If This Be Treason

Translation and Its Dyscontents, A Memoir
by Gregory Rabassa

Review by Anne Milano Appel

Gregory Rabassa’s long-awaited memoir takes the form of an inquiry into the varieties of perfidy and treason implied in traduttore/traditore, with Rabassa himself as the (self-)accused as well as judge-and-jury. The hearing is replete with personal confessions, such as how Rabassa “backed into translation,” the fact that he himself has tried to “teach what is unteachable,” and his ultimate dissatisfaction with any translation he has done. Along the way he reprises unanswerables, such as the facelessness imposed on the translator (an invisibility that we have come to cherish as “ideal”), the treachery of words (can a stone ever be a ‘pierre’ or a ‘pierre’ a stone?), and the fact that translation is about value judgment and personal choice with the translator as just one of the many readers of the work. If there is one thing Rabassa declares with utter certainty it is that translation is an art, not a craft, “because you can teach a craft but you cannot teach an art.”

To those in translation circles, Gregory Rabassa needs no introduction. Now in his eighties, he is a giant who translated the masters of Latin American magic realism. Having translated over 50 works by such luminaries as Gabriel García Márquez, Julio Cortázar, and Mario Vargas Llosa, his accomplishments are uncontested.

The case studies that Rabassa includes are, by his own admission, a kind of “rap sheet” of his experiences with his authors, and will resonate with any translator. His testimony that his relationship with these writers was personal in some cases, while “regretfully only through their work” in others, implies a strong preference for author-translator interaction. I identified with this, as I did with his approach of following the text to see where it leads: an exercise of “controlled schizophrenia” requiring skills at “mutability.”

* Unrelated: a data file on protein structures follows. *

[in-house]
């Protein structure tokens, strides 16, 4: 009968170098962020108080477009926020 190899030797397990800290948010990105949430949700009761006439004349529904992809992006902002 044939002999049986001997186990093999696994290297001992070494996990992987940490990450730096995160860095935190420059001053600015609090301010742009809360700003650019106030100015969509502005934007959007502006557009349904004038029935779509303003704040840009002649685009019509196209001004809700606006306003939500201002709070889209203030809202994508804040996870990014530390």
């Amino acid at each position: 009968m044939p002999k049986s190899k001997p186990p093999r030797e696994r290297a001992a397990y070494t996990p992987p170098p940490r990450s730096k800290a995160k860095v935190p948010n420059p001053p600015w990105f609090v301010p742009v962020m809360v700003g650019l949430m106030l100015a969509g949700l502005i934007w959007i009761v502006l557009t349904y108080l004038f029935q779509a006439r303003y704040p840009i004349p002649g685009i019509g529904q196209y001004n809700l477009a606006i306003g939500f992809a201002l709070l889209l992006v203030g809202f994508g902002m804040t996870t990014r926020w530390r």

The verdict (also the title of the book’s final section) in the end is that there are no certain answers and “translation is but another version of the truth.” It is the “Not Proven” verdict of Scots law, consistent with the ambivalencies implicit in translation. And so Rabassa’s translator is left in limbo, where many of us live and work, neither guilty of treason nor free of doubts. Can Rabassa’s experiences be said to reflect a certain universality? Yes, judging by my own encounters with translation. I, too, relish interaction with my authors, and like Rabassa I never read a book in its entirety before translating it, preferring to follow the text to see where it leads. I admit to a certain degree of “controlled schizophrenia” and am not adverse to “mutability.” Am I ever guilty of treason? Am I ever truly satisfied with a translation? The verdict remains “Not Proven.”

 

If This Be Treason: Translation and Its Dyscontents, A Memoir; by Gregory Rabassa, 189 pages, New Directions Publishing Corporation, 2005, ISBN: 0811216195.   

 

 

Beginning Translator’s Survival Kit

by Susana Greiss and George Fletcher

Review by Sharlee Merner Bradley

All translators will enjoy and can benefit from this timely contribution to the profession. The 100-plus pages of the Beginning Translator’s Survival Kit are divided into two parts, each written separately by one of the authors, but both in an eminently readable style.